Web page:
Fresh off the back of winning the Jon Clark Outstanding Contribution to the Industry Award at the 2014 ADMA Awards, Julie Dormand, Managing Director of MercerBell, sat down with Junior Strategist, Sarah Elsmore, to discuss what it means to be an industry leader.
What do you believe is the most important trait to have as a leader?
Winning this award was a surprise to say the least. I am not someone with a penchant for public speaking, nor do I promote myself through writing articles. It’s just not me. But sometimes it feels that to be successful – in this industry especially – these are things you must do to prove your place as a senior leader.
In Jodie’s comment regarding why I won the award she said, “she is always there when we need her and is one of the most helpful people I know. Despite her demanding job, she still makes time to help the industry and is very deserving of our outstanding contribution award.”
This started me thinking about the importance of being ‘helpful’ in a business environment where success is often seen as a personal drive to achieve and helpful is rarely seen as trait of a business and industry leader. On the contrary, helpful is the School Class parent, the charity worker, the NRMA service man who saves you when stranded at the side of the road.
However, in an occupation that encourages and benefits from collaboration in the workplace, I believe that helpful is one of the most important traits to have.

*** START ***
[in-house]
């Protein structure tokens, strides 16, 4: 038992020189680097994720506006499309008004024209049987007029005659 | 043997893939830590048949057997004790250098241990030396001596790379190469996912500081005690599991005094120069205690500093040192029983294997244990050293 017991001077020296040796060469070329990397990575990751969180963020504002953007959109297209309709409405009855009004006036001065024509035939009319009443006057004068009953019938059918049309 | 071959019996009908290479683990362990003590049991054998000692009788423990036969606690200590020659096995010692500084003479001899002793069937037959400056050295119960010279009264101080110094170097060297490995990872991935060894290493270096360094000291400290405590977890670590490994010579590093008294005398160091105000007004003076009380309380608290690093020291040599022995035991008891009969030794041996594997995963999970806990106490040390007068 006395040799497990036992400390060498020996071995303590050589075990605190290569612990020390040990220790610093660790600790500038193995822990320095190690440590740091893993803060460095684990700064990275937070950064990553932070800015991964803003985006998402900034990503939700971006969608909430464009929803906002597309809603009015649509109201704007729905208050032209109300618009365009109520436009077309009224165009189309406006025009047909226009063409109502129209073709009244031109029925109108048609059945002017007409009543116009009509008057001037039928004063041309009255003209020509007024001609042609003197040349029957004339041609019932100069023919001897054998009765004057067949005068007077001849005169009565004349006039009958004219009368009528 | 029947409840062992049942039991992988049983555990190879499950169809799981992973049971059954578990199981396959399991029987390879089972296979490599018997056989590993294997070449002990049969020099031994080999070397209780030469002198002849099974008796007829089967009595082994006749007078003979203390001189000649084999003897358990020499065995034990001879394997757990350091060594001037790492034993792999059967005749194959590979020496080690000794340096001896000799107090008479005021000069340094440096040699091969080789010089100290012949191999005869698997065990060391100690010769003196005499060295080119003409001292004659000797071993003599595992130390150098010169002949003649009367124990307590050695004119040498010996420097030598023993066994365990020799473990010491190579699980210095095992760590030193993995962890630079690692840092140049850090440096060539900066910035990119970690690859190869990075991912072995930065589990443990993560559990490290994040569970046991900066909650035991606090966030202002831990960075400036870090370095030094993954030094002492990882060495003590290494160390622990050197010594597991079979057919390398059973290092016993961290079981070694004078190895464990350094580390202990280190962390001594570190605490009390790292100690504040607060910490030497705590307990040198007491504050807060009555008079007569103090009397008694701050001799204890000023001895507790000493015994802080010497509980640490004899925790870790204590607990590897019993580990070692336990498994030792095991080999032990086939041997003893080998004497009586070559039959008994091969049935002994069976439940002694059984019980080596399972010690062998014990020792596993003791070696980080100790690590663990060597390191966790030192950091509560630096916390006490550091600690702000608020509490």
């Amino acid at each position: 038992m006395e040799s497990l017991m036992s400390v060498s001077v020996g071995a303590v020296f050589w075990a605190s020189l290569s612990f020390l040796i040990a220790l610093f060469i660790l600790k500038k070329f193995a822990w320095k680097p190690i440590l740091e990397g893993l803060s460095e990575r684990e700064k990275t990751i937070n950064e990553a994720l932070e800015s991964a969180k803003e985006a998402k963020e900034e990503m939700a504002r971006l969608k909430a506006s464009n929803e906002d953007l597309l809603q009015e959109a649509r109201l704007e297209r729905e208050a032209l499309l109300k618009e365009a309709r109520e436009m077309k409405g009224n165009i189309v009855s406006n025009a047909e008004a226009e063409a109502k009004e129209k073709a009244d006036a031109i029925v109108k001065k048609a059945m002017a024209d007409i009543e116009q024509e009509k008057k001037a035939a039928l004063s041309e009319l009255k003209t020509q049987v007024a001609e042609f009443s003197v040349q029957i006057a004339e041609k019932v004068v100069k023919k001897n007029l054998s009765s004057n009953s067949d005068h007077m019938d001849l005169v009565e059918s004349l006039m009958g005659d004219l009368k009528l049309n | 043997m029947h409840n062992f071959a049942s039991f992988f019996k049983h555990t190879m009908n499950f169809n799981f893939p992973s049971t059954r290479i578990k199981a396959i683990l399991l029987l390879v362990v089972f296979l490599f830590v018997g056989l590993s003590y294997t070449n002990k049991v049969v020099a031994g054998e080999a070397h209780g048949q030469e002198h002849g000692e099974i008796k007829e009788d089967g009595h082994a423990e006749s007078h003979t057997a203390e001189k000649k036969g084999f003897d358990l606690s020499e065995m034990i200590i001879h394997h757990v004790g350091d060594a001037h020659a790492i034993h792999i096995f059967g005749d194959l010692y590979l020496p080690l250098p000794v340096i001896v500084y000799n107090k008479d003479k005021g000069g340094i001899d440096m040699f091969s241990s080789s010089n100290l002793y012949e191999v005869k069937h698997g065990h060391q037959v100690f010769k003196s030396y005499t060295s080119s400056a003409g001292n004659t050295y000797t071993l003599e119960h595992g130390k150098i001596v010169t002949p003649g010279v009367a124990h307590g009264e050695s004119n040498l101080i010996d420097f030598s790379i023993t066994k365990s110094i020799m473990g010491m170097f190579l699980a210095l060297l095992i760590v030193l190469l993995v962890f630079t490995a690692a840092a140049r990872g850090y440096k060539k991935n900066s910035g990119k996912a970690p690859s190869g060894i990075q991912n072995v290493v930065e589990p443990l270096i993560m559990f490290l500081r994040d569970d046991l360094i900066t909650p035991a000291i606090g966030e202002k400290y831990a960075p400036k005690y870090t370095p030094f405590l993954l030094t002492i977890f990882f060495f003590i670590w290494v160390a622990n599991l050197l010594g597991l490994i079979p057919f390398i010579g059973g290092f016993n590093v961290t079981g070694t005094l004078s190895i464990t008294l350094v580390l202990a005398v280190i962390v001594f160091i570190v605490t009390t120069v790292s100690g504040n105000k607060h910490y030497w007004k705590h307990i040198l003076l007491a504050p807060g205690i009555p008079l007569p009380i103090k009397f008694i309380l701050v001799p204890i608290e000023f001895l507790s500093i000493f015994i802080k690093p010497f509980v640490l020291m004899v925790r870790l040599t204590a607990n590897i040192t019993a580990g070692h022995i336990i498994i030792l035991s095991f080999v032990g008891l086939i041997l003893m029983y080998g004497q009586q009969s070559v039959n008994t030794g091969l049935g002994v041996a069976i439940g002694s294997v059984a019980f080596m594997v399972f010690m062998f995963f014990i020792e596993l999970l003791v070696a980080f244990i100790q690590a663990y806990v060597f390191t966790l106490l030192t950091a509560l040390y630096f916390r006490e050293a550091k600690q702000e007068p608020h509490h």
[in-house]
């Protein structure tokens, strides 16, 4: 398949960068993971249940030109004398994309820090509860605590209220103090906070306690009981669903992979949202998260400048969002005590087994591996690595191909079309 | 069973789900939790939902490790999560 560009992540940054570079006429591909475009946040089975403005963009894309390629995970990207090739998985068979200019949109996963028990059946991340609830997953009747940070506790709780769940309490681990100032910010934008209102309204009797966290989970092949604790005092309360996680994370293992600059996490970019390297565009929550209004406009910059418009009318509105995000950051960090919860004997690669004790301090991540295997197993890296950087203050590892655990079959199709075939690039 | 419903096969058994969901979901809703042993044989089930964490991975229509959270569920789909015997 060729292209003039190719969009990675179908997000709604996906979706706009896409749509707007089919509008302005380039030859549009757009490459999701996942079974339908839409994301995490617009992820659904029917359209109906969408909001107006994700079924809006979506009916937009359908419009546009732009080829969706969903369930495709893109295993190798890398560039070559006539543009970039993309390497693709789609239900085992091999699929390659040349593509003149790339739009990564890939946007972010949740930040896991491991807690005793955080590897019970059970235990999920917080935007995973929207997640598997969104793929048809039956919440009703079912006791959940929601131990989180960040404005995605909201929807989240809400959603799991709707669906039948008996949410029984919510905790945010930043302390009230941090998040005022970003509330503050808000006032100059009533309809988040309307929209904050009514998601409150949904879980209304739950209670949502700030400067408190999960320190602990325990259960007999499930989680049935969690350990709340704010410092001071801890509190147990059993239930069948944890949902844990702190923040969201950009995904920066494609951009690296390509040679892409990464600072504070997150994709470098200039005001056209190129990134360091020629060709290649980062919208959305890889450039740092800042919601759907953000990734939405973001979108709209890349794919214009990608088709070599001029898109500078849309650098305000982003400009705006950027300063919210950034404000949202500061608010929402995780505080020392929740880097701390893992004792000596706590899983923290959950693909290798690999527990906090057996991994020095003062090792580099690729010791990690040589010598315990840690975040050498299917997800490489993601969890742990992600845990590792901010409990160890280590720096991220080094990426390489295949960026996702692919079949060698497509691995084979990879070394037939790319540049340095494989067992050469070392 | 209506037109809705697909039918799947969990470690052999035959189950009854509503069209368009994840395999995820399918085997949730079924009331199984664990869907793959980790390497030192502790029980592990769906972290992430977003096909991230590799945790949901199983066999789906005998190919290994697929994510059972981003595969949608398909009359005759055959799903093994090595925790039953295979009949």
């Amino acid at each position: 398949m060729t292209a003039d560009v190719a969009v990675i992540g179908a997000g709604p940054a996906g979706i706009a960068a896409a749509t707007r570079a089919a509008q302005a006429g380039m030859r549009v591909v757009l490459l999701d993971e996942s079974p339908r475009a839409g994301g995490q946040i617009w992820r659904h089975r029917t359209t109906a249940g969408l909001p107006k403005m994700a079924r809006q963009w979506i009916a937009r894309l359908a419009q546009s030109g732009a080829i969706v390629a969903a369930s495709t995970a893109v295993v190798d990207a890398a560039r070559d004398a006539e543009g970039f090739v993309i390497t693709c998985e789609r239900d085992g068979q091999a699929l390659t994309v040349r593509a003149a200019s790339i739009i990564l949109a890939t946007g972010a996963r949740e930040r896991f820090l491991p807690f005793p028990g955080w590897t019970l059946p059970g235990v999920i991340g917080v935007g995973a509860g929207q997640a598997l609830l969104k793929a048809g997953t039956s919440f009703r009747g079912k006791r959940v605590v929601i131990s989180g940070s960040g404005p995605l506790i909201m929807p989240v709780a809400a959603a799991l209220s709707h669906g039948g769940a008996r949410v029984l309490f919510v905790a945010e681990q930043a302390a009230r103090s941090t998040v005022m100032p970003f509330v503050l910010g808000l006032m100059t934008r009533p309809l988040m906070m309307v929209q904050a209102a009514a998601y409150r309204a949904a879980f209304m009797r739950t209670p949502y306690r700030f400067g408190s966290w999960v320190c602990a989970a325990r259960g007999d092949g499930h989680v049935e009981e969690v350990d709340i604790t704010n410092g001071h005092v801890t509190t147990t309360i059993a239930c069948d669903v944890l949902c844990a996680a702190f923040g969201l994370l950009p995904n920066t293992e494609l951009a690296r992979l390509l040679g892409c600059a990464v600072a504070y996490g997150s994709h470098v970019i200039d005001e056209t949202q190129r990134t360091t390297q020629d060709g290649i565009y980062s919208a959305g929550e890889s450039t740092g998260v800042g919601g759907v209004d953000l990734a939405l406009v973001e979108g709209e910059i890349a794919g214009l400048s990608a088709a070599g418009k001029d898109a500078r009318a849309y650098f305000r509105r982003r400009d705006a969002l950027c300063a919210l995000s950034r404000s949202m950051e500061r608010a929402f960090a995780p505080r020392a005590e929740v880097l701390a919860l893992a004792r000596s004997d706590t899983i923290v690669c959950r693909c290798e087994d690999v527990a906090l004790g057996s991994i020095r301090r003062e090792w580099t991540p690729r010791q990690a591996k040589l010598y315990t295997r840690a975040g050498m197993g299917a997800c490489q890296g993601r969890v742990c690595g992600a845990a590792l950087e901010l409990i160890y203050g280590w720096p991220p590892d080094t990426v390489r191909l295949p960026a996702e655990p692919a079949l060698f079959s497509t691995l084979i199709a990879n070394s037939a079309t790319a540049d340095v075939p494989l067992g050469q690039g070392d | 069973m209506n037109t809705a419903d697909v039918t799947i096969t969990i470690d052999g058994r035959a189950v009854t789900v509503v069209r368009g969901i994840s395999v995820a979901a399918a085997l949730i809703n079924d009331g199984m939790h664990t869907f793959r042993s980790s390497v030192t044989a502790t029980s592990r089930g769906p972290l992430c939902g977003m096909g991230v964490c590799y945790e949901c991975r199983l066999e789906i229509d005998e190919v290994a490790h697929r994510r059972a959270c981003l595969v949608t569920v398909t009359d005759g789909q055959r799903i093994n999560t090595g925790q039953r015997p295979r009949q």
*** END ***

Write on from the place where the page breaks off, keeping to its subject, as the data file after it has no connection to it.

What I have learned from receiving this award is that I was wrong. You can stand out without being the most visible person in the room. My advice is to not just turn up to be heard – the biggest voice doesn’t always make the most impact.
You can contribute and succeed in the industry in many different ways. Through doing. Through helping. My advice to you is play to your strengths.
How did you get started in the industry?
My involvement started at MercerBell as Nick and David (CEO and ECD of MercerBell) were avid supporters of the industry. But back then I thought the benefit of being involved in the industry was only social and educational.
Then I joined an ADMA Expert Group for Mail Marketing. Looking back I didn’t do a great job. I didn’t do anything because I didn’t really understand my role. I attended meetings and listened to many people who I thought were more experienced, and I had more confidence in their opinions than my own. I spent the year learning from the engagements, but not contributing. Looking back I should have asked what was expected of me at the start, and found more about how I could contribute.
Following this, I was lucky to then be asked to join the ADMA NSW Committee and then to speak at an ADMA Course. Over time I realized that I was able to add more by getting involved and sharing ideas. I began to understand that I could make a difference as a part of a group. With the ideas that we shared we created some great ADMA Events…. The ADMA Idol music contest back in the day, then more recently setting up 30 Below, the networking group for under 30’s, and launching the ADMA Christmas Race Day.